Buchholz Relay - Construction, Working

What is a Buchholz relay?

Buchholz relay is a safety device which is generally used in large oil immersed transformers (rated more than 500 kVA). It is a type of oil and gas actuated protection relay. It is used for the protection of a transformer from the faults occurring inside the transformer, such as impulse breakdown of the insulating oil, insulation failure of turns etc.

Working principle of buchholz relay

Whenever a fault occurs inside the transformer, such as insulation failure of turns, breakdown of core or excess core heating, the fault is accompanied by production of excess heat. This excess heat decomposes the transformer insulating oil which results in production of gas. The generation of gases depend on intensity the of fault. Gas bubbles tend to flow in upward direction towards conservator and hence they are collected in the buchholz relay which is placed on the pipe connecting the transformer tank and conservator.


Buchholz relay consists of an oil filled chamber. There are two hinged floats, one at the top and other at the bottom in the chamber. Each float is accompanied by a mercury switch. The mercury switch on the upper float is connected to an alarm circuit and that on the lower float is connected to an external trip breaker. The construction of a  buchholz relay is shown in the figure.

How does a Buchholz Relay work?

Whenever a minor fault occurs inside the transformer, heat is produced by the fault currents. The produced heat causes decomposition of transformer oil and gas bubbles are produced. These gas bubbles flow in upward direction and get collected in the buchholz relay. The collected gas displaces the oil in buchholz relay and the displacement is equivalent to the volume of gas collected. The displacement of oil causes the upper float to close the upper mercury switch which is connected to an alarm circuit. Hence, when minor fault occurs, the connected alarm gets activated. The collected amount of gas indicates the severity of the fault occurred. During minor faults the production of gas is not enough to move the lower float. Hence, during minor faults, the lower float is unaffected.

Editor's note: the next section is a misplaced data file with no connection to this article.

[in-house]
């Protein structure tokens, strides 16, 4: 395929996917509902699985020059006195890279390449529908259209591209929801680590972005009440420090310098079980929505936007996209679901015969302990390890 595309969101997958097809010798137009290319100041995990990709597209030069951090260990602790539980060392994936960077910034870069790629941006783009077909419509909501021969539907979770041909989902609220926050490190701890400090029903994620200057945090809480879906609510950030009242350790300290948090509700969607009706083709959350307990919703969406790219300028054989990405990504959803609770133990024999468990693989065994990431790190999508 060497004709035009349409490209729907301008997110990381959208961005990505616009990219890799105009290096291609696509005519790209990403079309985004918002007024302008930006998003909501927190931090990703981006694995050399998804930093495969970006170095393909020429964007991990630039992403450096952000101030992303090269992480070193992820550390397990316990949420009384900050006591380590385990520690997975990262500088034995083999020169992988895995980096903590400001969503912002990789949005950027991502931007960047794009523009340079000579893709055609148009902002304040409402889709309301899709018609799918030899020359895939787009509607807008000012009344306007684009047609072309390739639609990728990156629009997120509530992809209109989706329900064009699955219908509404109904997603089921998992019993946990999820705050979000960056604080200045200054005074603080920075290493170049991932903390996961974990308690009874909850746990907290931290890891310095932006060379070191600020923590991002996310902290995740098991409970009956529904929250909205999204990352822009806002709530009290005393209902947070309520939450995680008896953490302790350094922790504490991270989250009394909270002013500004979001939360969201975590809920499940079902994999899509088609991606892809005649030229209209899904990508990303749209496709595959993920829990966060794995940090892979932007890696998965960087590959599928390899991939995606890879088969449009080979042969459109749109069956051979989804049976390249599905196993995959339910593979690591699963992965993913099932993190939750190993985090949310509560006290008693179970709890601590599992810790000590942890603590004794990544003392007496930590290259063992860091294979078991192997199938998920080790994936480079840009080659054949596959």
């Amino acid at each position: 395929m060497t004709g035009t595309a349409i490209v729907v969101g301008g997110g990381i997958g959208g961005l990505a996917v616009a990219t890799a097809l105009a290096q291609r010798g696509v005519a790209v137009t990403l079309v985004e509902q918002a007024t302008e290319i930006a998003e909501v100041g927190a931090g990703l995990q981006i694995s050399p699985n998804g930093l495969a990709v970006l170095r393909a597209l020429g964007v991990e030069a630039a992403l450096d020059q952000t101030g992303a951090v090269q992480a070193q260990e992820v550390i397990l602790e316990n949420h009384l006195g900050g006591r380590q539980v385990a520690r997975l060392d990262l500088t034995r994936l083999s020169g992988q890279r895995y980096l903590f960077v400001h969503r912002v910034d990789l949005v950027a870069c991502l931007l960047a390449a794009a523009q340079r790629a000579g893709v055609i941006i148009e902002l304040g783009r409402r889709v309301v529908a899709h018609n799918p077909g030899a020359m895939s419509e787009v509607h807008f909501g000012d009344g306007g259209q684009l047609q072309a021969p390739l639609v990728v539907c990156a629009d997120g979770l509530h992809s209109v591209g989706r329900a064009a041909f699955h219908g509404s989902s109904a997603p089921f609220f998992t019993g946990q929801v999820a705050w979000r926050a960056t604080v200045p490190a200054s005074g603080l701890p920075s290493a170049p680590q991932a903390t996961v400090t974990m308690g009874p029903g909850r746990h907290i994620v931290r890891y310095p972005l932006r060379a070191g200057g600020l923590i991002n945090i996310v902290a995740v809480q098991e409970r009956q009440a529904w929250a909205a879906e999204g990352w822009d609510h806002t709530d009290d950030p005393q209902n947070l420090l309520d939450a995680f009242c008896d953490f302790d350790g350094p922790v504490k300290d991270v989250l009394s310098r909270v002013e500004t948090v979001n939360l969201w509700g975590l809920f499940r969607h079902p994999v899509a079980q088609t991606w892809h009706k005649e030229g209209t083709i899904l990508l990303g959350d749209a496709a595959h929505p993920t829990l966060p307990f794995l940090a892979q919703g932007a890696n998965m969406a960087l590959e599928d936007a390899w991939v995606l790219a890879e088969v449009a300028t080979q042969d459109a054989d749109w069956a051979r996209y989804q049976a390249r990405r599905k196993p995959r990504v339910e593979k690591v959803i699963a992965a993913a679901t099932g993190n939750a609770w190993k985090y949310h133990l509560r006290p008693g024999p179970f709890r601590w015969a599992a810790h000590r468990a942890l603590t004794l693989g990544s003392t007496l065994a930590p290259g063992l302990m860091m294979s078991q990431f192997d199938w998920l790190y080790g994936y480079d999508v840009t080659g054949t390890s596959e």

During major faults, like phase to earth short circuit, the heat generated is high and a large amount of gas is produced. This large amount of gas will similarly flow upwards, but its motion is high enough to tilt the lower float in the buccholz relay. In this case, the lower float will cause the lower mercury switch which will trip the transformer from the supply, i.e. transformer is isolated from the supply.

Advantages of Buchholz Relay

  • Buchholz relay indicates the internal faults due to heating and it helps in avoiding the major faults.
  • Severity of the fault can be determined without even dismantling the transformer.
  • If a major fault occurs, the transformer can be isolated with the help of buchholz relay to prevent accidents.


Parallel Operation of Transformers